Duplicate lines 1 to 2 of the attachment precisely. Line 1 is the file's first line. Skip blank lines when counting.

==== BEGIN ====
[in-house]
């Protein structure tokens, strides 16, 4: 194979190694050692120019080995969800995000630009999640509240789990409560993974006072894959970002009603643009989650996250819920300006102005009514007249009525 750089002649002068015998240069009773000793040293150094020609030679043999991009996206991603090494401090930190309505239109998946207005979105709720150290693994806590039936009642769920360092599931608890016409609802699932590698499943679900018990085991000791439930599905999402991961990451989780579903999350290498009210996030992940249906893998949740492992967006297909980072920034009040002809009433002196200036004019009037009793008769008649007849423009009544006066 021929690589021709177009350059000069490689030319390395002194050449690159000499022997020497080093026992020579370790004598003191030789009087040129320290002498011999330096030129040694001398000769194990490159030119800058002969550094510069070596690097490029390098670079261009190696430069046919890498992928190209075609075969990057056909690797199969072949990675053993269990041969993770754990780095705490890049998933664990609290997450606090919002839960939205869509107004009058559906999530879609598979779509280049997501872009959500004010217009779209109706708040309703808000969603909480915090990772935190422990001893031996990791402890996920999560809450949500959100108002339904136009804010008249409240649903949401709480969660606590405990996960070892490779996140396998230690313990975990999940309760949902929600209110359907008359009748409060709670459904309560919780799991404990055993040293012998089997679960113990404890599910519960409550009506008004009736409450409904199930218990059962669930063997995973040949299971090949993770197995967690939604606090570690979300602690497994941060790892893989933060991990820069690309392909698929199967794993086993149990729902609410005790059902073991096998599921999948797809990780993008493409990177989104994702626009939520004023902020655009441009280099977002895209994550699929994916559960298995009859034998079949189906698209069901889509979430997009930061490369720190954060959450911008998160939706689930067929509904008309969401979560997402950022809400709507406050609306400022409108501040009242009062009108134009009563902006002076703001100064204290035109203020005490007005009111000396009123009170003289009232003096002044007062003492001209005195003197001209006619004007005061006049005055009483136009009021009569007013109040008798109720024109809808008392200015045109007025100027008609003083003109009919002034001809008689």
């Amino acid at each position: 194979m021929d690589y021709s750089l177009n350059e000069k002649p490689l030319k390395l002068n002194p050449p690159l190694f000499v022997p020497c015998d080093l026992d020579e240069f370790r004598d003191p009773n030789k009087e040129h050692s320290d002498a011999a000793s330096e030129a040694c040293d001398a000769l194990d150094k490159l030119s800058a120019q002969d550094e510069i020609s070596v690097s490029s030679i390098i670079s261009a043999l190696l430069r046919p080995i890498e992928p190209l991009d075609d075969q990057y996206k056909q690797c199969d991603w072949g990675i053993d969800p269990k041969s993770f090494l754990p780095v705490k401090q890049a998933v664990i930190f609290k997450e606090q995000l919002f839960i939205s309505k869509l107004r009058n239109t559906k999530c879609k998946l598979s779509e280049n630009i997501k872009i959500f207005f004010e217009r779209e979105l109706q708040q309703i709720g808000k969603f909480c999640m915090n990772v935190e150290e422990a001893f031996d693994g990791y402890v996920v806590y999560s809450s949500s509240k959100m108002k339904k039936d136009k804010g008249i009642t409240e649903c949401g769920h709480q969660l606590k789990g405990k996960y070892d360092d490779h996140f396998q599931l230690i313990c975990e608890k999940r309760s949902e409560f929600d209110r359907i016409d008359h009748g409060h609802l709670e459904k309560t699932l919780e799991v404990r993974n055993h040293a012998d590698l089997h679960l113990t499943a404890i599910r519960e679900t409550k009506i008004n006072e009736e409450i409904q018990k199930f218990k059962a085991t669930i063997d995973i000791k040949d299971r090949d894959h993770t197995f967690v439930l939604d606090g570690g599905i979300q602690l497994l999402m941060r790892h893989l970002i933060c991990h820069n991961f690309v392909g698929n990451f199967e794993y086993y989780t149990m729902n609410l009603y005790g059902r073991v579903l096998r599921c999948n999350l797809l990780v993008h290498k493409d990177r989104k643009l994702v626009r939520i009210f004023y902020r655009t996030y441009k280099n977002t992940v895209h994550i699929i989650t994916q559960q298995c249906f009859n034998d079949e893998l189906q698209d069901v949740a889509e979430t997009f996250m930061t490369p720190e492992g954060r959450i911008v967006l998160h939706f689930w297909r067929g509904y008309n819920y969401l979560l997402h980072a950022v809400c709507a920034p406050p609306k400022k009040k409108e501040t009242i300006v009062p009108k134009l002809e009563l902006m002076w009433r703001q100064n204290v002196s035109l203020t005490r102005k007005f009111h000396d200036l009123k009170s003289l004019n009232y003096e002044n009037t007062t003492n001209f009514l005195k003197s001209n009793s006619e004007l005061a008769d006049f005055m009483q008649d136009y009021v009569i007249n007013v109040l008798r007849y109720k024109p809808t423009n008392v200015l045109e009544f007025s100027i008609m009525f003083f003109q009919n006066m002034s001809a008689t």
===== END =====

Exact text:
[in-house]
């Protein structure tokens, strides 16, 4: 194979190694050692120019080995969800995000630009999640509240789990409560993974006072894959970002009603643009989650996250819920300006102005009514007249009525 750089002649002068015998240069009773000793040293150094020609030679043999991009996206991603090494401090930190309505239109998946207005979105709720150290693994806590039936009642769920360092599931608890016409609802699932590698499943679900018990085991000791439930599905999402991961990451989780579903999350290498009210996030992940249906893998949740492992967006297909980072920034009040002809009433002196200036004019009037009793008769008649007849423009009544006066 021929690589021709177009350059000069490689030319390395002194050449690159000499022997020497080093026992020579370790004598003191030789009087040129320290002498011999330096030129040694001398000769194990490159030119800058002969550094510069070596690097490029390098670079261009190696430069046919890498992928190209075609075969990057056909690797199969072949990675053993269990041969993770754990780095705490890049998933664990609290997450606090919002839960939205869509107004009058559906999530879609598979779509280049997501872009959500004010217009779209109706708040309703808000969603909480915090990772935190422990001893031996990791402890996920999560809450949500959100108002339904136009804010008249409240649903949401709480969660606590405990996960070892490779996140396998230690313990975990999940309760949902929600209110359907008359009748409060709670459904309560919780799991404990055993040293012998089997679960113990404890599910519960409550009506008004009736409450409904199930218990059962669930063997995973040949299971090949993770197995967690939604606090570690979300602690497994941060790892893989933060991990820069690309392909698929199967794993086993149990729902609410005790059902073991096998599921999948797809990780993008493409990177989104994702626009939520004023902020655009441009280099977002895209994550699929994916559960298995009859034998079949189906698209069901889509979430997009930061490369720190954060959450911008998160939706689930067929509904008309969401979560997402950022809400709507406050609306400022409108501040009242009062009108134009009563902006002076703001100064204290035109203020005490007005009111000396009123009170003289009232003096002044007062003492001209005195003197001209006619004007005061006049005055009483136009009021009569007013109040008798109720024109809808008392200015045109007025100027008609003083003109009919002034001809008689």